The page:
Plastic Bullet is a great new app from Red Giant Software that lets you take a photo, or select one from your library, and apply effects. Again, we’re going after that “plastic toy camera” idea that is all the rage (See Hipstamatic above.) Plastic Bullet is simple, simple, simple. It shows you 4 completely random variations of your original image, and then you can either choose one, or generate 4 new ones. It’s never the same twice, so if you see one you like, save it! Stu Maschwitz is the main guy behind Plastic Bullet, and while it doesn’t do all the fancy uploading and sharing stuff, there’s a Flickr Group, and maybe keeping it simple like that is good enough. (Plastic Bullet is $1.99 at the App Store.)

I hope you’ve enjoyed this quick look at Mobile Phone Photography on the iPhone. It’s an interesting future, and I’ve got a few follow-up posts planned, so stay tuned!


Steve Jobs Hates Freedom

Look, I know that Steve Jobs wants nothing but the very best for his customers, and he thinks the only way to provide the “very best” is to create unnecessary restrictions on what’s allowed to run on his platform (the iPhone and iPad.) Steve wants you to have a great user experience… but to me, the removal of freedom is a bug, not a feature, and less choices negatively affect my user experience.

Maybe Steve underestimates his customers… See, I’m fine with cross-platform development. Really, I don’t mind it. In fact, I think it’s a good idea and I’m very much in favor of it. Let the best application win… Not by being the only application, but by being the best among many.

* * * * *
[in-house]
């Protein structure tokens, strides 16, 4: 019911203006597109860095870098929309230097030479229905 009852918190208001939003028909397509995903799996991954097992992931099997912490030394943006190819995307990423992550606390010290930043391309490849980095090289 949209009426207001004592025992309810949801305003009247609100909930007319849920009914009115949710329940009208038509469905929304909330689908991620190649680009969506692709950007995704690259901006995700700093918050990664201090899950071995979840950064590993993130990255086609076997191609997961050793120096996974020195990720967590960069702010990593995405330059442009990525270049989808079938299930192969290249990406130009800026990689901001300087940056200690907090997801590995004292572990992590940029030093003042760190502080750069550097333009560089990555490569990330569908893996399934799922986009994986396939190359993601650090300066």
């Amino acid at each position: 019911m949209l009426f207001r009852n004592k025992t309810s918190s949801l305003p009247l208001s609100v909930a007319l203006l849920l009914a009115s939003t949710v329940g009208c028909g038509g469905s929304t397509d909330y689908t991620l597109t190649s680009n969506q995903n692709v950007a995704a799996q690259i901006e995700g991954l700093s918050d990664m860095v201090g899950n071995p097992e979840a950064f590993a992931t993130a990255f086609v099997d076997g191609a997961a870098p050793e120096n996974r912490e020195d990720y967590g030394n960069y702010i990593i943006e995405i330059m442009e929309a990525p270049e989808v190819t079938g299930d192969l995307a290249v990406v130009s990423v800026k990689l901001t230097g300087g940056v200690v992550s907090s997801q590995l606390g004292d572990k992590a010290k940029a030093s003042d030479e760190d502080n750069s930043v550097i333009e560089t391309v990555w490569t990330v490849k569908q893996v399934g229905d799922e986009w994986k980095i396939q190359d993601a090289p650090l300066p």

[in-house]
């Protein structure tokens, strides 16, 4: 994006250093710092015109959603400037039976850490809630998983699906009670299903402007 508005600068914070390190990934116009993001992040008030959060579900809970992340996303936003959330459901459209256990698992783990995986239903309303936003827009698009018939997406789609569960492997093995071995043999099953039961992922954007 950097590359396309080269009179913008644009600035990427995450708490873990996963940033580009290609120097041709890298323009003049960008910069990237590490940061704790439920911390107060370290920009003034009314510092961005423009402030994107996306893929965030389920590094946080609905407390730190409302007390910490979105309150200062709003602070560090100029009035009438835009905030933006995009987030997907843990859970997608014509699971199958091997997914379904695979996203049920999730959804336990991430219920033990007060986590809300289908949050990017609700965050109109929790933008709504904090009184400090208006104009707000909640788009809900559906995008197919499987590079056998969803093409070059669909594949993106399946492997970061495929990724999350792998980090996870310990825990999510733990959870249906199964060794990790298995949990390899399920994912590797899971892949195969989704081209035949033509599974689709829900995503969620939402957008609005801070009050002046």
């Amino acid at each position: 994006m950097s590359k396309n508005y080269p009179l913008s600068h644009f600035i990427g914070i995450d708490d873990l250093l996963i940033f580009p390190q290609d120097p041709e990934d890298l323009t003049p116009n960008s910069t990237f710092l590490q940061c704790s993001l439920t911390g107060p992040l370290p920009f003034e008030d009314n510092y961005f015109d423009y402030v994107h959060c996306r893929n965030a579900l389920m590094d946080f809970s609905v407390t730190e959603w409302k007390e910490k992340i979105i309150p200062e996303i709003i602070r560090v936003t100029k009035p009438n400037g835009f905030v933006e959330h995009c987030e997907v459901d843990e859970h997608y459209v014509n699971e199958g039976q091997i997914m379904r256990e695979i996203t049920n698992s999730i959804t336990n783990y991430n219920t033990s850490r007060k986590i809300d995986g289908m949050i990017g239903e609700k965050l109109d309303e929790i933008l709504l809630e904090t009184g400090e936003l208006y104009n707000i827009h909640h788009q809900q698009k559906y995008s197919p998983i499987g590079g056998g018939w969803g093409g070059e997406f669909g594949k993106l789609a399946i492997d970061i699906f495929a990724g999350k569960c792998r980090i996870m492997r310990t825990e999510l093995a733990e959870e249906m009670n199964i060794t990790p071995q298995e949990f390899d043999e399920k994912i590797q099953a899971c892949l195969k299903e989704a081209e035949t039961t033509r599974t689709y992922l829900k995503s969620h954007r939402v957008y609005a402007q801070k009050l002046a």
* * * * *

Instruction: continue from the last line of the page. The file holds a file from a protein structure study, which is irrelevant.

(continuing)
I’m happy to hear that there will not be an app store for the Mac OS X platform, but really, I think the reason for that is that the genie has been out of the bottle for so long (30 years?) that it would be impossible to put back in.

And as for the iPad, I have this to say about that… if it helps bring the death of Flash, and the rise of HTML5, bring it on! Apple has been responsible for the death of technologies in the past that were meant to die, and this is one more. I mean, you all miss that built-in floppy drive on your MacBook, right?



I took a look at the iPhone when I stopped by the new Apple Store at Bayshore. It’s a nice device. I’m not about to replace my Nokia 7610 and 5th Gen iPod with it, but I can see the appeal of this device.


Sadly, as with many location-based services, we in the Midwest have some, uh, issues. The iPhone was easily able to locate San Francisco, but couldn’t find Oconomowoc, Wisconsin. I know we’re not in Silicon Valley, but we still exist out here. I know at least one person in Milwaukee with an iPhone. I should ask him how the location stuff works here. He’s already mentioned that he’s aware that it’s a 1.0 device, but it’s still freakin’ amazing.